The 2017 Tour de France was one of the more compelling in recent memory. Old names and new names mingled up and down mountains and across the plains of France, having started off this year in a rainy Dusseldorf before trekking the 3562 kilometres to the finish line in Paris on the Champs-Élysées.

So for your perusal, here are my Top Ten Moments of the 2017 Tour de France.

1. Green Jersey Drama

Second to the Yellow Jersey, the competition among the sprinters in this year’s field was supposed to be amazing. But the story had more twists and turns than expected.

Marcel Kittel won Stage 2, Peter Sagan won Stage 3 and then came Stage 4: “The Elbow and the Crash.” I won’t get into it, there are those who stand with Sagan and others with Mark Cavendish, but nonetheless, Cavendish abandoned due to injuries sustained in the crash and Sagan was disqualified for “a dangerous move in the sprint finish.”

This left Kittel in the driver’s seat for the Green Jersey, who entering the Alps had five stage victories under his belt. Meanwhile, Michael Matthews was out in the breakaways picking up intermediate sprint points and had closed the gap to 29 points, before Kittel had a crash of his own on Stage 17 and had to abandon. This left Matthews miles ahead in points competition and gave him his first Green Jersey win.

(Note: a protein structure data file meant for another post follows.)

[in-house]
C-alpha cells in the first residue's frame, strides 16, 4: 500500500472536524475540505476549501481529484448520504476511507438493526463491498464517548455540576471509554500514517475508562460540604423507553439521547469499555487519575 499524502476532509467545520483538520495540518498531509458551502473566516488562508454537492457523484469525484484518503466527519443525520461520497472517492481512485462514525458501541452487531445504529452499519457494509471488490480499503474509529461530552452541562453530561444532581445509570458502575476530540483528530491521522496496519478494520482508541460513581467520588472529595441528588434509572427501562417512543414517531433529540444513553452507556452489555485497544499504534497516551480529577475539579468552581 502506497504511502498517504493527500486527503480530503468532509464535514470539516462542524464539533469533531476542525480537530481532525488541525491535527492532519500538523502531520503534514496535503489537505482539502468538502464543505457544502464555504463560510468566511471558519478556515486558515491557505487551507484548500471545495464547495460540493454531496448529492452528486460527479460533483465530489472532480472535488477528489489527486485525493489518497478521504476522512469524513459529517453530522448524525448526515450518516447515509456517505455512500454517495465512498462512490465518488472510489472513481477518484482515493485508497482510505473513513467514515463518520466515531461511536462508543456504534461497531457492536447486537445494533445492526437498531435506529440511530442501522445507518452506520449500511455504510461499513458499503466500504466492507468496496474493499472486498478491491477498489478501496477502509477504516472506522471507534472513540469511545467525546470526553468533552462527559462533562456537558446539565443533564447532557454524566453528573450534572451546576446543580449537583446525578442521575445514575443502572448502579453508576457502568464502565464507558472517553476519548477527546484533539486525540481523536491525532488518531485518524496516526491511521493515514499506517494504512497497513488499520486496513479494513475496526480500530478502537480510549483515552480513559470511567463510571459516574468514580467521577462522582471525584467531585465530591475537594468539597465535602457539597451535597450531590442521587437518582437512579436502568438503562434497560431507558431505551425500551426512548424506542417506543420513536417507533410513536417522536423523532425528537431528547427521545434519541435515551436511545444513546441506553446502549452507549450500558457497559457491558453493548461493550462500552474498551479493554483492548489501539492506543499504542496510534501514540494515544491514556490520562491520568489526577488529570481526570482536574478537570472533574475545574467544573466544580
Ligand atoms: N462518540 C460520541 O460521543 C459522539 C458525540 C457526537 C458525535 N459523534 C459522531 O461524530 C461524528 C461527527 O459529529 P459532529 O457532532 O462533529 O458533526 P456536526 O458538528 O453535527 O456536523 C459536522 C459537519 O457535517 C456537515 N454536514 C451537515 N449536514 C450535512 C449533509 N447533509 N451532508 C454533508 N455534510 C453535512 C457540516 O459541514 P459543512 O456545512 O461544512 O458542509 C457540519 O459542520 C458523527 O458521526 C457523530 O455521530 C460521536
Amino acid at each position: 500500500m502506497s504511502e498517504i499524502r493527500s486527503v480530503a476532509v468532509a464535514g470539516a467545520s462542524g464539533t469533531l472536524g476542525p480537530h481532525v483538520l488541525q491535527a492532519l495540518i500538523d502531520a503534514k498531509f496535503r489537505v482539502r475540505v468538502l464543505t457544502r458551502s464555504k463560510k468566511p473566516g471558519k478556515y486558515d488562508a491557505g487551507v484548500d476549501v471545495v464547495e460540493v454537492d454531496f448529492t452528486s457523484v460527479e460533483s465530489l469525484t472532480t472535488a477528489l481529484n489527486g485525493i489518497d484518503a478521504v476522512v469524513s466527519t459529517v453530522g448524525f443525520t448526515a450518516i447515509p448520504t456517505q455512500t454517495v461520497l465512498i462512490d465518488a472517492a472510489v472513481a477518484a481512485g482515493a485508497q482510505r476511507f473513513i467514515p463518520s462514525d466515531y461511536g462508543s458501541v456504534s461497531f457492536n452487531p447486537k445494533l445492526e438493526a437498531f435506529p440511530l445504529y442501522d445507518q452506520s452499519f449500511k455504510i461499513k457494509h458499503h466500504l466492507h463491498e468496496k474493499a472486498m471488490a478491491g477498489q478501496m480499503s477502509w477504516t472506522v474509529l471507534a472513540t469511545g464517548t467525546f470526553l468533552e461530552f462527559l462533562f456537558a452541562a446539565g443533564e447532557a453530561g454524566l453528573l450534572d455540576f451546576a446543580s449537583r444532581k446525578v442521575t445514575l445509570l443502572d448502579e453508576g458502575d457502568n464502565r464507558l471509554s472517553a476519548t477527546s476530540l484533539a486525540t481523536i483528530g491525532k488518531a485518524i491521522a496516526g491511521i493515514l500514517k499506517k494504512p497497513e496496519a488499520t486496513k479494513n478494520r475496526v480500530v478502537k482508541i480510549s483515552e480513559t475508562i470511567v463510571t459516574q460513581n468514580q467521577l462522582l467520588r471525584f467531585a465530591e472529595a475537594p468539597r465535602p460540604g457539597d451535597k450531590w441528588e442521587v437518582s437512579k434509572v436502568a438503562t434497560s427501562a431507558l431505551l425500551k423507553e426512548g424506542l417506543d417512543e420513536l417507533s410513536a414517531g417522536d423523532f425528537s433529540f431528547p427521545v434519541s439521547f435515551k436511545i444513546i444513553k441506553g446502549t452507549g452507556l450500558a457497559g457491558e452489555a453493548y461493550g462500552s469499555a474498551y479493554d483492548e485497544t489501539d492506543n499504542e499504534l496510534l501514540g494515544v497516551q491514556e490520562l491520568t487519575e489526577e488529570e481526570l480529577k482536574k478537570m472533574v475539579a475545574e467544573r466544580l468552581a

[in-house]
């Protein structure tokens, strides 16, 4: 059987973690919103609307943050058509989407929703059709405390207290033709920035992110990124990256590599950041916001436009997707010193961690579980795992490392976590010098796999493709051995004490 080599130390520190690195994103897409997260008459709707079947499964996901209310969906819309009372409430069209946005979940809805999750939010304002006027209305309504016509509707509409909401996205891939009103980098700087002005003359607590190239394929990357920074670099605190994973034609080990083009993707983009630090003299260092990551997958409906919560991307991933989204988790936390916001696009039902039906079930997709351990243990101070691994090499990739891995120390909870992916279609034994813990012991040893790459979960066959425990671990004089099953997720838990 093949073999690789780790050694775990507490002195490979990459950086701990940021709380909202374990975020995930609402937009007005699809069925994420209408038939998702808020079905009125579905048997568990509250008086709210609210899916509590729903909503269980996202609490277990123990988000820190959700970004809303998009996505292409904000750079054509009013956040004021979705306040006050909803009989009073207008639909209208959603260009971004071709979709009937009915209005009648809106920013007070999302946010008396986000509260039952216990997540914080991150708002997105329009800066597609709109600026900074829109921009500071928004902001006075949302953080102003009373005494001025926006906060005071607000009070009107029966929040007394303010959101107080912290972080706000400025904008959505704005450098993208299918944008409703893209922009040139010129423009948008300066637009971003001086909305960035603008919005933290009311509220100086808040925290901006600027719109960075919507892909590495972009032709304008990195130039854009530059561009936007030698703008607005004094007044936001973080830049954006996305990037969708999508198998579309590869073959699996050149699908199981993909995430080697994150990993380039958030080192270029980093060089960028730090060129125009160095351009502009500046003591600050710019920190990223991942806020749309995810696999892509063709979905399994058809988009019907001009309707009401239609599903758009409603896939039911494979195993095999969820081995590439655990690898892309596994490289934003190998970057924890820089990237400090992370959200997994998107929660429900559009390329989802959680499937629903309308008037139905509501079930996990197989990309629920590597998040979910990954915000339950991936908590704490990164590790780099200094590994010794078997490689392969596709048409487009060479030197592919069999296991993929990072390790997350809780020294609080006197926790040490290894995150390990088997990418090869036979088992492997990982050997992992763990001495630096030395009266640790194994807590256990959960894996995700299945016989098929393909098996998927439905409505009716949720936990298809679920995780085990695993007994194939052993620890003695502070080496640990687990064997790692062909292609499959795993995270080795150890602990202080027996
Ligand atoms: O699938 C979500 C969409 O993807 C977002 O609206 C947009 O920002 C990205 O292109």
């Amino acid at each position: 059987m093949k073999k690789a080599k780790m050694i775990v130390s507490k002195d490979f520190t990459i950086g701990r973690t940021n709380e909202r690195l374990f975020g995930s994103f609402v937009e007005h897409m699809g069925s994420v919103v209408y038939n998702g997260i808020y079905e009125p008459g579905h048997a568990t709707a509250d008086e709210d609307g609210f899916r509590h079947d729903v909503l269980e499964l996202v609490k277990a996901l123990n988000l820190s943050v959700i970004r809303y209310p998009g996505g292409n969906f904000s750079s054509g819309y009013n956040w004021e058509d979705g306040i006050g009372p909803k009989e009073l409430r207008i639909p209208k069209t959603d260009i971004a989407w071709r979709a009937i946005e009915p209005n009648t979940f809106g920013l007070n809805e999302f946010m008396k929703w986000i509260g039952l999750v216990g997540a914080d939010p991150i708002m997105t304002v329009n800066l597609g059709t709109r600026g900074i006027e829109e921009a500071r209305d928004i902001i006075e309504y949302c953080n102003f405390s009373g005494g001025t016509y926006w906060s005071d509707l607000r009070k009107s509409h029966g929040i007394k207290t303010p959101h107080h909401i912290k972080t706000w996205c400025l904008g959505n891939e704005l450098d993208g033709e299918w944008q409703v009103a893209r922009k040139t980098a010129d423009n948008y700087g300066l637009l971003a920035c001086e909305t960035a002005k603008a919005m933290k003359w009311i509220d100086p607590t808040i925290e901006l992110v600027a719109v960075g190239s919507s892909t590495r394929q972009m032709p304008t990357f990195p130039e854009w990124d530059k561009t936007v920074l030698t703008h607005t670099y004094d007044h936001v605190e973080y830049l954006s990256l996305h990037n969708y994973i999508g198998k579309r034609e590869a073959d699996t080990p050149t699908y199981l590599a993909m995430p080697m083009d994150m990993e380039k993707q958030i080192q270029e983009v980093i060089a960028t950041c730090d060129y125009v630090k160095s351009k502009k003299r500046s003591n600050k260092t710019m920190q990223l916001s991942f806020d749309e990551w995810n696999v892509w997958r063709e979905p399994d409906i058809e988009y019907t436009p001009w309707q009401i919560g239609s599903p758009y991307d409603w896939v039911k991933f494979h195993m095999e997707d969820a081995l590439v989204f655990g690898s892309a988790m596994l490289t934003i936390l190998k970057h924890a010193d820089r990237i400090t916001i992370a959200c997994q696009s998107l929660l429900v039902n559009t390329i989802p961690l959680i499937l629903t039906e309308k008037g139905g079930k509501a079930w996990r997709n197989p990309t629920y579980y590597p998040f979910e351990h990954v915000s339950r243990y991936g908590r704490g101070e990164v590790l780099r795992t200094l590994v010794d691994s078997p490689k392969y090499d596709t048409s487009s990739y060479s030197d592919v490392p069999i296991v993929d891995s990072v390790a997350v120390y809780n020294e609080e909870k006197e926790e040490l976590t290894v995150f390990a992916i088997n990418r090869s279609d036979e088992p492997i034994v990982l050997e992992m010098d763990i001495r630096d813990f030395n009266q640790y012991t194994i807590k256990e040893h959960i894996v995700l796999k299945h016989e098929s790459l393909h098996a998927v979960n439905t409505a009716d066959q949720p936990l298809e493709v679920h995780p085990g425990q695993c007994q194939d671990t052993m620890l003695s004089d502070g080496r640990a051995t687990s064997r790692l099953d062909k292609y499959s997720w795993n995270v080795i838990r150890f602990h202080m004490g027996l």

Had Kittel stayed on, it would have been exciting to see the Green Jersey come down to the very last sprint, but it wasn’t meant to be.

2. More than 100km and separated by hundredths of a second

That’s right, there were two photo finishes this year; Stage 7 and Stage 9. It usually doesn’t happen often, much less two times in three days, but it was exciting to watch. I guess there are times where 213.5km (Stage 7) or 181.5km (Stage 9) just isn’t quite enough distance to differentiate the first and second place riders by more than tenths, if not hundredths of a second at the finish line.

3. Edvald Boasson Hagen’s Persistence